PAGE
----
The SETI Institute has been around for decades: It stepped in to help keep the search for alien radio signals active after NASA cut off funding for the quest in 1993. It's not the only organization doing SETI, but it's the leader in the field. The Allen Telescope Array, or ATA, was launched with $50 million in contributions from software billionaire Paul Allen and others — and if the array ever takes in 350 linked antennas, as it's designed to do, it would rank among the world's premier radio-telescope facilities.
But in light of the financial challenges, that's a huge "if" right now. In fact, until last week it wasn't certain if or when the ATA would come back online.
After the antenna array was mothballed, the institute and its fans in Silicon Valley set up a Web-based campaign for donations, known as SETIstars. The campaign kicked off in June, and about 45 days later, on Aug. 3, contributions hit the $200,000 mark. That was how much money the SETI Institute said would be needed to bring the antenna array back into operation. (Since then more than $4,000 in additional contributions have come in.)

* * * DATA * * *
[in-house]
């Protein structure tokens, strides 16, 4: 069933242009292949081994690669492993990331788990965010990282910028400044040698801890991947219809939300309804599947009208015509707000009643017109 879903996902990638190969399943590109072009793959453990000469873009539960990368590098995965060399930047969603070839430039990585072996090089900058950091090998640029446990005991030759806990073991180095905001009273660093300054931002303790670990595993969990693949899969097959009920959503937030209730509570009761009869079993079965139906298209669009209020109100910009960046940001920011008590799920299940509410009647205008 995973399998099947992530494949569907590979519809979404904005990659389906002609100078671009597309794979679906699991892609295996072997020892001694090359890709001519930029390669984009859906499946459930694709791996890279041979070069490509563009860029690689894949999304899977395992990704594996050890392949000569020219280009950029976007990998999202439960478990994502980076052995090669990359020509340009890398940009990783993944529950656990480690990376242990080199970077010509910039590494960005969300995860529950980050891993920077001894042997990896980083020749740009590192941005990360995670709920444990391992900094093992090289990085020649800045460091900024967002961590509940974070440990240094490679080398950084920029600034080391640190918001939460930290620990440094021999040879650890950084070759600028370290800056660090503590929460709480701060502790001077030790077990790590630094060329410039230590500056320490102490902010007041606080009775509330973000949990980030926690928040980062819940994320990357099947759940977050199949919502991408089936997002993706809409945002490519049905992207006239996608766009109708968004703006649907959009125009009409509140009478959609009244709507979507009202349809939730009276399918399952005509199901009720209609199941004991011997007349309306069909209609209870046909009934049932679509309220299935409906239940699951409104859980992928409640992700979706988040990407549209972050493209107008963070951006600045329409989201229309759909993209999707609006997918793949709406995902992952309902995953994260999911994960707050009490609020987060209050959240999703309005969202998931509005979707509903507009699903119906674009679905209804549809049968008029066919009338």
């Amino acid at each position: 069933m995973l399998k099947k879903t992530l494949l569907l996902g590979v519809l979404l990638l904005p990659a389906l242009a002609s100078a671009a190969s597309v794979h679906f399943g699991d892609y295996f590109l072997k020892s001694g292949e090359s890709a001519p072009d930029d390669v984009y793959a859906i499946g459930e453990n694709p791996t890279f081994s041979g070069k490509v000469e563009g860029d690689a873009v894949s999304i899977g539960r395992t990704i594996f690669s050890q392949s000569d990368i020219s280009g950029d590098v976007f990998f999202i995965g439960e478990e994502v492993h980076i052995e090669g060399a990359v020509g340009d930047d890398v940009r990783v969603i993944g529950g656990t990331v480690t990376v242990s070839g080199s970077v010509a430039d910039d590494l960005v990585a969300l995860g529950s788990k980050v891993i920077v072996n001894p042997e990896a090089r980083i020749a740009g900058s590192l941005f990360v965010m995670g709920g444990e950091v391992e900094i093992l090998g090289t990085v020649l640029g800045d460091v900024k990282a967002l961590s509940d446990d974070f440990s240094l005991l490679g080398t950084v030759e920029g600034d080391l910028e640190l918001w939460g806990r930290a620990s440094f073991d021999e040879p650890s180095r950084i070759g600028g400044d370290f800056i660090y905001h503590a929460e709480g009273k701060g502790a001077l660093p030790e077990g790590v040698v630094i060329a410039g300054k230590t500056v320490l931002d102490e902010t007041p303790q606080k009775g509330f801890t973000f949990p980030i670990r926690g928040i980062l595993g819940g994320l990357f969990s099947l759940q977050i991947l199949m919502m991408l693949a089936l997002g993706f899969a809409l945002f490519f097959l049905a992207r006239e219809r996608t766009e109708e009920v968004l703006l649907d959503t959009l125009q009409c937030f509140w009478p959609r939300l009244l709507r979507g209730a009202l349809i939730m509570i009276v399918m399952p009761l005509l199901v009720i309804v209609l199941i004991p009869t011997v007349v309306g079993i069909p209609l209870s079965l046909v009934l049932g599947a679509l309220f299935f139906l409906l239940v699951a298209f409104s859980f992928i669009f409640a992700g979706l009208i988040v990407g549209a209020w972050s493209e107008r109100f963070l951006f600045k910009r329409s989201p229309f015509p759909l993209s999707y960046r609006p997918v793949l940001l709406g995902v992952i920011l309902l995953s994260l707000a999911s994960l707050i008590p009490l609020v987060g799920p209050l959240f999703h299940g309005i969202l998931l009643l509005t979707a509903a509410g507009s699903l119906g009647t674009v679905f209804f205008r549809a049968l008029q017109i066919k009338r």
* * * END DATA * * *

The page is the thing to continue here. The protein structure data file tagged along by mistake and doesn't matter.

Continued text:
Among the contributors are Jodie Foster, the actress who played a SETI researcher in the movie "Contact"; science-fiction writer Larry Niven, creator of the "Ringworld" series of novels; and Apollo 8 astronaut Bill Anders, who flew around the moon in 1968. "It is absolutely irresponsible of the human race not to be searching for evidence of extraterrestrial intelligence," Anders wrote in a note accompanying his contribution.
Donations are still needed, as well as volunteers to crunch the data. Link -via Engadget